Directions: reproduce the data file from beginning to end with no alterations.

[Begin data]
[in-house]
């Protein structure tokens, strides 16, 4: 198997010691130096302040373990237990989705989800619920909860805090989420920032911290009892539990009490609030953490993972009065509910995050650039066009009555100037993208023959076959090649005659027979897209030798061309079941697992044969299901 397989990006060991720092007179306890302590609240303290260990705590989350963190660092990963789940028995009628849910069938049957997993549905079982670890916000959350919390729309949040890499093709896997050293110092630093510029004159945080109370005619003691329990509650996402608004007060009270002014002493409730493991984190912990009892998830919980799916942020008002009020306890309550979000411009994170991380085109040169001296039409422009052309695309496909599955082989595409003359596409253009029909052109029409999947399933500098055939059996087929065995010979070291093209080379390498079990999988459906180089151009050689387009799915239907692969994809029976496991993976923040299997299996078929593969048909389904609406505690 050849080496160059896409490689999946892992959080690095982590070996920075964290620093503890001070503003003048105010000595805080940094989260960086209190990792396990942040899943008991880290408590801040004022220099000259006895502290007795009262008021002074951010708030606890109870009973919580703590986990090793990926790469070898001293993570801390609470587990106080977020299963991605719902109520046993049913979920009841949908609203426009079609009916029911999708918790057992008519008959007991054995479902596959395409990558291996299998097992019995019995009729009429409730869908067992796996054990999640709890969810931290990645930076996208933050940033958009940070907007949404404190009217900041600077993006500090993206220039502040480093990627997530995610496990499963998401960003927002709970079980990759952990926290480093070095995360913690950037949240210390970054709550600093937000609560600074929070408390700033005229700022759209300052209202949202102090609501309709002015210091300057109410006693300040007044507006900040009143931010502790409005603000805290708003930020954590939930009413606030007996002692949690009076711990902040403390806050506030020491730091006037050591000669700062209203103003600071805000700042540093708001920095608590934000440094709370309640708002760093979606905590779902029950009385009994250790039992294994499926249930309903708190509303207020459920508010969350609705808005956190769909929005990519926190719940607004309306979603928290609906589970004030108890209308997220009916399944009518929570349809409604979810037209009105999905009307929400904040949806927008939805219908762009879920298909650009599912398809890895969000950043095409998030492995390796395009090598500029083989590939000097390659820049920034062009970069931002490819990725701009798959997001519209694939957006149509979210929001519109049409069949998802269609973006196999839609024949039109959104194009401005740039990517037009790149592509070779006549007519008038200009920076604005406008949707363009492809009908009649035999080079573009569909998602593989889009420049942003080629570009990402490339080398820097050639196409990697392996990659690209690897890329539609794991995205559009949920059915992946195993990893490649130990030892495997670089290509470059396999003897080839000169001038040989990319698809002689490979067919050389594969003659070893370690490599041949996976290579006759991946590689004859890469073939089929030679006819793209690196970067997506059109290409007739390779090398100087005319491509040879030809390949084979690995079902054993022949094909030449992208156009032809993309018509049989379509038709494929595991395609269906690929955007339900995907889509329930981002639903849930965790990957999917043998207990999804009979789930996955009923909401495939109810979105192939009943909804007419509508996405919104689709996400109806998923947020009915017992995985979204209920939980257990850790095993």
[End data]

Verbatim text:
[in-house]
């Protein structure tokens, strides 16, 4: 198997010691130096302040373990237990989705989800619920909860805090989420920032911290009892539990009490609030953490993972009065509910995050650039066009009555100037993208023959076959090649005659027979897209030798061309079941697992044969299901 397989990006060991720092007179306890302590609240303290260990705590989350963190660092990963789940028995009628849910069938049957997993549905079982670890916000959350919390729309949040890499093709896997050293110092630093510029004159945080109370005619003691329990509650996402608004007060009270002014002493409730493991984190912990009892998830919980799916942020008002009020306890309550979000411009994170991380085109040169001296039409422009052309695309496909599955082989595409003359596409253009029909052109029409999947399933500098055939059996087929065995010979070291093209080379390498079990999988459906180089151009050689387009799915239907692969994809029976496991993976923040299997299996078929593969048909389904609406505690 050849080496160059896409490689999946892992959080690095982590070996920075964290620093503890001070503003003048105010000595805080940094989260960086209190990792396990942040899943008991880290408590801040004022220099000259006895502290007795009262008021002074951010708030606890109870009973919580703590986990090793990926790469070898001293993570801390609470587990106080977020299963991605719902109520046993049913979920009841949908609203426009079609009916029911999708918790057992008519008959007991054995479902596959395409990558291996299998097992019995019995009729009429409730869908067992796996054990999640709890969810931290990645930076996208933050940033958009940070907007949404404190009217900041600077993006500090993206220039502040480093990627997530995610496990499963998401960003927002709970079980990759952990926290480093070095995360913690950037949240210390970054709550600093937000609560600074929070408390700033005229700022759209300052209202949202102090609501309709002015210091300057109410006693300040007044507006900040009143931010502790409005603000805290708003930020954590939930009413606030007996002692949690009076711990902040403390806050506030020491730091006037050591000669700062209203103003600071805000700042540093708001920095608590934000440094709370309640708002760093979606905590779902029950009385009994250790039992294994499926249930309903708190509303207020459920508010969350609705808005956190769909929005990519926190719940607004309306979603928290609906589970004030108890209308997220009916399944009518929570349809409604979810037209009105999905009307929400904040949806927008939805219908762009879920298909650009599912398809890895969000950043095409998030492995390796395009090598500029083989590939000097390659820049920034062009970069931002490819990725701009798959997001519209694939957006149509979210929001519109049409069949998802269609973006196999839609024949039109959104194009401005740039990517037009790149592509070779006549007519008038200009920076604005406008949707363009492809009908009649035999080079573009569909998602593989889009420049942003080629570009990402490339080398820097050639196409990697392996990659690209690897890329539609794991995205559009949920059915992946195993990893490649130990030892495997670089290509470059396999003897080839000169001038040989990319698809002689490979067919050389594969003659070893370690490599041949996976290579006759991946590689004859890469073939089929030679006819793209690196970067997506059109290409007739390779090398100087005319491509040879030809390949084979690995079902054993022949094909030449992208156009032809993309018509049989379509038709494929595991395609269906690929955007339900995907889509329930981002639903849930965790990957999917043998207990999804009979789930996955009923909401495939109810979105192939009943909804007419509508996405919104689709996400109806998923947020009915017992995985979204209920939980257990850790095993």